HP Elite Dragonfly
Cyber threats aren’t always easily avoidable without the benefit of hindsight, but realising you’ve been an easy target could make an attack all the more infuriating.
For many of us, a good way to avoid becoming easy pickings for an attacker is selecting a device with in-built, easy to use security features. As the laptop remains a trusty workhorse of modern businesspeople, we thought we’d scout around for the latest stylish but secure offerings.
The new HP Elite Dragonfly laptop came out top in our research – blending security features, strong hardware specifications and good looks.
The general technical specifications are very respectable, with the Dragonfly packing the following into its slim 2.2 pound (1 Kg) frame:
• Core i7 CPU (up to 4.8 GHz)
• Up to 16 GB RAM
• Up to 2 Terabytes solid state drive (SSD) storage – plenty for most users.
• 2 x Thunderbolt 3 ports
• 1 x USB 3.1 Type A port
• 1 x HDMI port
• 1 x headphone jack – meaning you aren’t completely reliant on Bluetooth.
• 38 watt Li-ion battery – providing up to 16 hours usage.
The Dragonfly features a 360 degree hinge design meaning it can also be used in tablet and tent configurations, which is useful for giving presentations round a table.
Speaking of presentations, the laptop also sports a 13.3 Full HD inch screen (upgradeable to 4K) with narrow bezels – which should make the colors pop out in just about any slide deck or video.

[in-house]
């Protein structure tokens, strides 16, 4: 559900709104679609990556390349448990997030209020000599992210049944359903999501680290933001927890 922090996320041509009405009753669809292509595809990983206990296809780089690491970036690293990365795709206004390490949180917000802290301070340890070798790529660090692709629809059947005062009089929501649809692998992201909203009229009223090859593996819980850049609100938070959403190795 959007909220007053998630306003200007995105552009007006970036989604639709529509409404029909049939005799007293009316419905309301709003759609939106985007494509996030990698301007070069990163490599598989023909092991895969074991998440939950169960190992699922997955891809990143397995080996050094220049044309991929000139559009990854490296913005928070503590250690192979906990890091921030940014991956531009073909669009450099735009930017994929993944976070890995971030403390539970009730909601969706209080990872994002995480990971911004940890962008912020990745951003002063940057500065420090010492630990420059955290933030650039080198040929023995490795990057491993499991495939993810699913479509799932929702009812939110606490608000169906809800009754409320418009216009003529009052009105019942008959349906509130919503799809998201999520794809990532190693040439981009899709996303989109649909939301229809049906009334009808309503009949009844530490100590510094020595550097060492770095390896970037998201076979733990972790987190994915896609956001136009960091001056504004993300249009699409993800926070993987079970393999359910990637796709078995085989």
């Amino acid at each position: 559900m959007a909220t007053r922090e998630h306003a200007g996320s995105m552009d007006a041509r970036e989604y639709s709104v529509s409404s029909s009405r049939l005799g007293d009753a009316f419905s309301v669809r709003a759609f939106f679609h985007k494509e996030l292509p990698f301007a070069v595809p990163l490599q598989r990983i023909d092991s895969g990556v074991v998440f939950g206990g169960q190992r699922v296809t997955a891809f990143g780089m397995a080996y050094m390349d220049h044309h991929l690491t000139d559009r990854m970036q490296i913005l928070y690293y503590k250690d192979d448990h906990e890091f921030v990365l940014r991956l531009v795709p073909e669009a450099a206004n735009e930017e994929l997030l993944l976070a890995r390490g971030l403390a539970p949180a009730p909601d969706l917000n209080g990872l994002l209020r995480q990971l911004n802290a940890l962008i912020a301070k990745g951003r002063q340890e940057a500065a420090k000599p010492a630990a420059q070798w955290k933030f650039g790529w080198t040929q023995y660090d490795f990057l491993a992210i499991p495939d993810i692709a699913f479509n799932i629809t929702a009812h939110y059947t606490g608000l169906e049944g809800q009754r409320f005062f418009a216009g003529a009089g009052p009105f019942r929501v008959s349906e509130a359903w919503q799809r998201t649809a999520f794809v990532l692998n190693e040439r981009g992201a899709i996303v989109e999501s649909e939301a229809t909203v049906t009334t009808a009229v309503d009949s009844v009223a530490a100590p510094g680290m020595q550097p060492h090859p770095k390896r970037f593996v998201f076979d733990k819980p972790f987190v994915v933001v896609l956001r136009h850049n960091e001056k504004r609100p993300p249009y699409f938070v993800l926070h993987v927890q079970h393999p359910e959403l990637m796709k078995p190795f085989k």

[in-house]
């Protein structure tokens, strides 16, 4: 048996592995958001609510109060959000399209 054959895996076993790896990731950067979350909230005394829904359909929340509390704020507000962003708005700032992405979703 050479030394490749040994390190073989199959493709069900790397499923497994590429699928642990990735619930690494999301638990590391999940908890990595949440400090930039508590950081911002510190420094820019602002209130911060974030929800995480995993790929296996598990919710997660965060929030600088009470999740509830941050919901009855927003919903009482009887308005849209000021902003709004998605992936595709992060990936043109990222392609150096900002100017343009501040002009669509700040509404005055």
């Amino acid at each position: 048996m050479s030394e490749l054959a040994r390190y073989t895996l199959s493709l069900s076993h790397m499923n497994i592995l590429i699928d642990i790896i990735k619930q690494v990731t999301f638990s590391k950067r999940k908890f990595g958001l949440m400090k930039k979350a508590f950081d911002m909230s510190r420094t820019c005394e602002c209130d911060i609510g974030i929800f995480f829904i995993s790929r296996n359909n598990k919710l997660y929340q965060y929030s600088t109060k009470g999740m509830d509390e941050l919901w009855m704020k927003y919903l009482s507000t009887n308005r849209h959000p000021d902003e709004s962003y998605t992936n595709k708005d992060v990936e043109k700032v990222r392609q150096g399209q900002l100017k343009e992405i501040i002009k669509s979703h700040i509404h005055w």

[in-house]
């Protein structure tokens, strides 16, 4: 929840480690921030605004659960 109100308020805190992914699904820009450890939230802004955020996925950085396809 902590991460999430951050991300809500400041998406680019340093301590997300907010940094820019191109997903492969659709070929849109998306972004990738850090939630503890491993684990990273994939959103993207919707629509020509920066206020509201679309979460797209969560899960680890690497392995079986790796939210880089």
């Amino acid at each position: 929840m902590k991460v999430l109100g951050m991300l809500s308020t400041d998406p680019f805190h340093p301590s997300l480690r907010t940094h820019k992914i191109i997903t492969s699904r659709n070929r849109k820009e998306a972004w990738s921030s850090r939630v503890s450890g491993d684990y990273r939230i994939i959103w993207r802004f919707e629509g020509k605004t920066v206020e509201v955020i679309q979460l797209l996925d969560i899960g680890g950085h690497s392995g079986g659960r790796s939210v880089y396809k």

Lets start with security basics, which includes some form of authentication to protect your laptop from unwanted individuals poking around in your files while you’re away from your desk.
Strong passwords are a start, but come with various issues – not least the sheer number of them we have to remember. A password isn’t much use if it has to be ‘sneakily’ hidden on a post-it note under a keyboard or in the back of a diary.
Security features should be as transparent and effortless as possible.
The Elite Dragonfly includes a fingerprint reader on the right-hand edge of the keyboard which integrates with the Windows Hello feature and helps makes secure logins fast.
The laptop comes in a ‘dragonfly blue’ magnesium alloy casing, which is noteworthy as the material is harder than steel but lighter than the aluminium contraction of many flagship laptops.
This physical durability is reflected in the MIL-STD-810G military standard the Dragonfly has been designed in line with; a demanding set of 19 tests which include shock, temperature resistance and liquid resistance.
So in short if you have a particularly rough working environment or worry about your laptop being bounced around in luggage, the Dragonfly is at the tougher end of the scale.
The thought of malware invisibly stealing personal data or doing other no-good has perhaps now convinced most people to use anti-virus and back up data. But in today’s cyber-conscious world ‘zero days’ are increasingly featuring in mainstream news headlines. Once the preserve of security specialists, the term refers to software holes that the manufacturer hasn’t had time (zero days) to plug.
Signature-based anti-virus will struggle to protect against exploits and malware that haven’t been seen before.
The Dragonfly laptop comes with HP Sure Sense, which attempts to address this issue by using deep learning (DL) algorithms that help it detect anomalies in baseline system behaviour. So instead of just scanning for the ‘usual suspects’ of the malware world Sure Sense looks for odd behavior, stops the process in its tracks and quarantines the culprit files.